When the children dive into the pool and perform a series of drills, Her Serene Highness stands close to the edge – not noticing or caring that the bottoms of her trousers are getting damp – her hands behind her back, chatting and at ease with her friends, but her eyes are often fixed on what the swimmers are doing. When they start kicking off the side and doing tumble turns over the lane rope, she cranes forward and seems to be making mental notes. Later she tells me, “I was learning something. I’m always looking at form and technique [for coaching] and I hadn’t seen that before. I think I’ll copy it.”
After the demonstration, and a brisk walking tour, the princess heads to the centre’s modest café, settles onto one of the plastic chairs and sips at a cappuccino while swapping stories with Jackson and Edington. When others are speaking, Charlene tends to rub at the cuticles of her thumbs with her fingertips – or at least she does when there’s a giant journalist sitting nearby noting down her every gesture. I have long thought how rotten it would be to have people constantly noting your every move and gesture, but here I am doing it. Is it any wonder if she freezes in the relentless glare of media curiosity? But here, in this cafe where little kids are running around with half-eaten sausage rolls in their hands, when Charlene speaks to her mates, she forgets who is watching and her hands paint wild pictures in the air.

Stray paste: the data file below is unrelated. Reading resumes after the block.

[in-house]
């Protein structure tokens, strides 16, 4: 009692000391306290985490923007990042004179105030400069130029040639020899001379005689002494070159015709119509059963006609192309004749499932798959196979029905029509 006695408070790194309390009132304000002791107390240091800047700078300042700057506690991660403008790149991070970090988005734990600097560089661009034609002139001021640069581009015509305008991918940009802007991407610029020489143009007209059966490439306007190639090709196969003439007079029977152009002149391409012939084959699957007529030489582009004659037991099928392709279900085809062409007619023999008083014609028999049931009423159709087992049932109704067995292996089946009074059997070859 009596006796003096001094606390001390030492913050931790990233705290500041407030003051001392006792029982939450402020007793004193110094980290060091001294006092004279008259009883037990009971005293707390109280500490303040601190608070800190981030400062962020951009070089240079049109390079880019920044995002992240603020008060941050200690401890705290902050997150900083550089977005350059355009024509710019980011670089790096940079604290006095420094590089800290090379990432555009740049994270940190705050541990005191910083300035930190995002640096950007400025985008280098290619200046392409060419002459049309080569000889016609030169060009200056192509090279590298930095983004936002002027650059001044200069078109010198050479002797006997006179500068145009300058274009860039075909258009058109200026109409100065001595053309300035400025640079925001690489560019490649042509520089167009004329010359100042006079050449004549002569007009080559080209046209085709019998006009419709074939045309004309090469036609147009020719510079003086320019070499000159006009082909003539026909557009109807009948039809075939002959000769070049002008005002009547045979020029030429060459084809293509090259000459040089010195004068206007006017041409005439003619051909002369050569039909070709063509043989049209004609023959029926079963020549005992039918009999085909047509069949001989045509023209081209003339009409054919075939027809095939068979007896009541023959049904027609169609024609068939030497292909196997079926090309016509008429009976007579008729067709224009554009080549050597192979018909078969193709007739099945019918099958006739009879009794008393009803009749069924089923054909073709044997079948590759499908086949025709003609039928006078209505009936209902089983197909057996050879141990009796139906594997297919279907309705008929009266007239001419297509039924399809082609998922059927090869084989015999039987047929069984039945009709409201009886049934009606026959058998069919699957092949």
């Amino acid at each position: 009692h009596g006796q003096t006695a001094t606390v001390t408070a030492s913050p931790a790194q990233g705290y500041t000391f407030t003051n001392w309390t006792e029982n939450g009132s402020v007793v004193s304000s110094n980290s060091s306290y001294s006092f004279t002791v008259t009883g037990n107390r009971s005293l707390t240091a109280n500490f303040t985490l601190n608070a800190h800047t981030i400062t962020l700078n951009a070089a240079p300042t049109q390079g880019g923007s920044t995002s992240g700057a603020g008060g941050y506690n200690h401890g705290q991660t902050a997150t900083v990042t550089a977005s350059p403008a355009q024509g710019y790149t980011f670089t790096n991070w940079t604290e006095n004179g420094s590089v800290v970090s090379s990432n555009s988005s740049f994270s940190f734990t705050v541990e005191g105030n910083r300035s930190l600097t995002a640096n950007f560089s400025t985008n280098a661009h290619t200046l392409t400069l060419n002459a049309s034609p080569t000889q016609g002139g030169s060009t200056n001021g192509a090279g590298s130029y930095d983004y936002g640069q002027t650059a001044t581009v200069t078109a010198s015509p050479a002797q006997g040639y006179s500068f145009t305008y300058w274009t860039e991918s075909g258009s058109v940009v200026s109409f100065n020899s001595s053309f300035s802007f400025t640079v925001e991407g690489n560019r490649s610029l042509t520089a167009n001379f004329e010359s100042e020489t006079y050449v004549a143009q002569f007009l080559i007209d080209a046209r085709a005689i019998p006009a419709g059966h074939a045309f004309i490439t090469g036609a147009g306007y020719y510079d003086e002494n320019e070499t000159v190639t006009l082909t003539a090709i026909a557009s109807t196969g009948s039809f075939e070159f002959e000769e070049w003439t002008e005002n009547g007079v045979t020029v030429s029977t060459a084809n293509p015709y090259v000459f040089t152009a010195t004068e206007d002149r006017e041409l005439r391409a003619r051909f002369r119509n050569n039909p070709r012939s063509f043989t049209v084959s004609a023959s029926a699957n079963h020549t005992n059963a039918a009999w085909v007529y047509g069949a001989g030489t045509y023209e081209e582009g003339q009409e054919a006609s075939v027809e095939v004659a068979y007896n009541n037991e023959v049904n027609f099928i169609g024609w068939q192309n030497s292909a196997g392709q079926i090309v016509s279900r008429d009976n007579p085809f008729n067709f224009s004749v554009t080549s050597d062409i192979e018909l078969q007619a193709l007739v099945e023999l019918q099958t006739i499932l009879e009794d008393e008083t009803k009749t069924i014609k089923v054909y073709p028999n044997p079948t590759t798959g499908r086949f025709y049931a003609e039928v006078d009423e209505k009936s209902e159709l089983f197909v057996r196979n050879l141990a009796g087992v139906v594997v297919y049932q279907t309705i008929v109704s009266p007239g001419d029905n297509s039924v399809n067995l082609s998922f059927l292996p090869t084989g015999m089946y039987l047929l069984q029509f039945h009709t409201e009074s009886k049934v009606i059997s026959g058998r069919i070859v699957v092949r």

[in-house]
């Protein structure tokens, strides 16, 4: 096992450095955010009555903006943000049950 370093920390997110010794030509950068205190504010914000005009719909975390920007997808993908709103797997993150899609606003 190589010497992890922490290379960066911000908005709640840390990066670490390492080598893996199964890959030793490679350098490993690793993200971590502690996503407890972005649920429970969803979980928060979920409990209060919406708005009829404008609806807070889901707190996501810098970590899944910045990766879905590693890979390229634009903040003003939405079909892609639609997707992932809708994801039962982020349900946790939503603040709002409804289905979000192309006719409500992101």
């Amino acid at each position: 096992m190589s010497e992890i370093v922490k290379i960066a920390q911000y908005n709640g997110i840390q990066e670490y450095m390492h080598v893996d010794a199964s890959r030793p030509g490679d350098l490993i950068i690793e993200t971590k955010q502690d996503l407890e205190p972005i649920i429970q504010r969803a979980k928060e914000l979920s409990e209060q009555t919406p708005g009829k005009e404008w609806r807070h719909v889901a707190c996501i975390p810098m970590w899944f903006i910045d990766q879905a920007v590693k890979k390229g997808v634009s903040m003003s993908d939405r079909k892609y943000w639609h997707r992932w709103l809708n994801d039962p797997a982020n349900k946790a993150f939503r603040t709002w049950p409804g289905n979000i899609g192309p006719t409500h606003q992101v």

Because she has such long, elegant arms, she takes up a lot of space with this gesticulation. Her face is equally expressive. Her eyes almost pop when she’s telling a yarn; her mouth draws wide with amazement at what she’s recounting. She is, in short, a live wire.
An hour later I talk to John Kelly by phone. John is Prince Albert’s cousin, and Grace Kelly’s nephew. Like Charlene, John Kelly was in Australia for the opening of the fabulous Grace Kelly: Style Icon exhibition at the Bendigo Art Gallery. He told me about Grace at the annual Kelly family gatherings at their beach house in Ocean City, New Jersey. “I’d be hanging around as the youngster, and Grace would be sitting at the table playing cards and gossiping and laughing and telling stories. Just having a good time with her family.”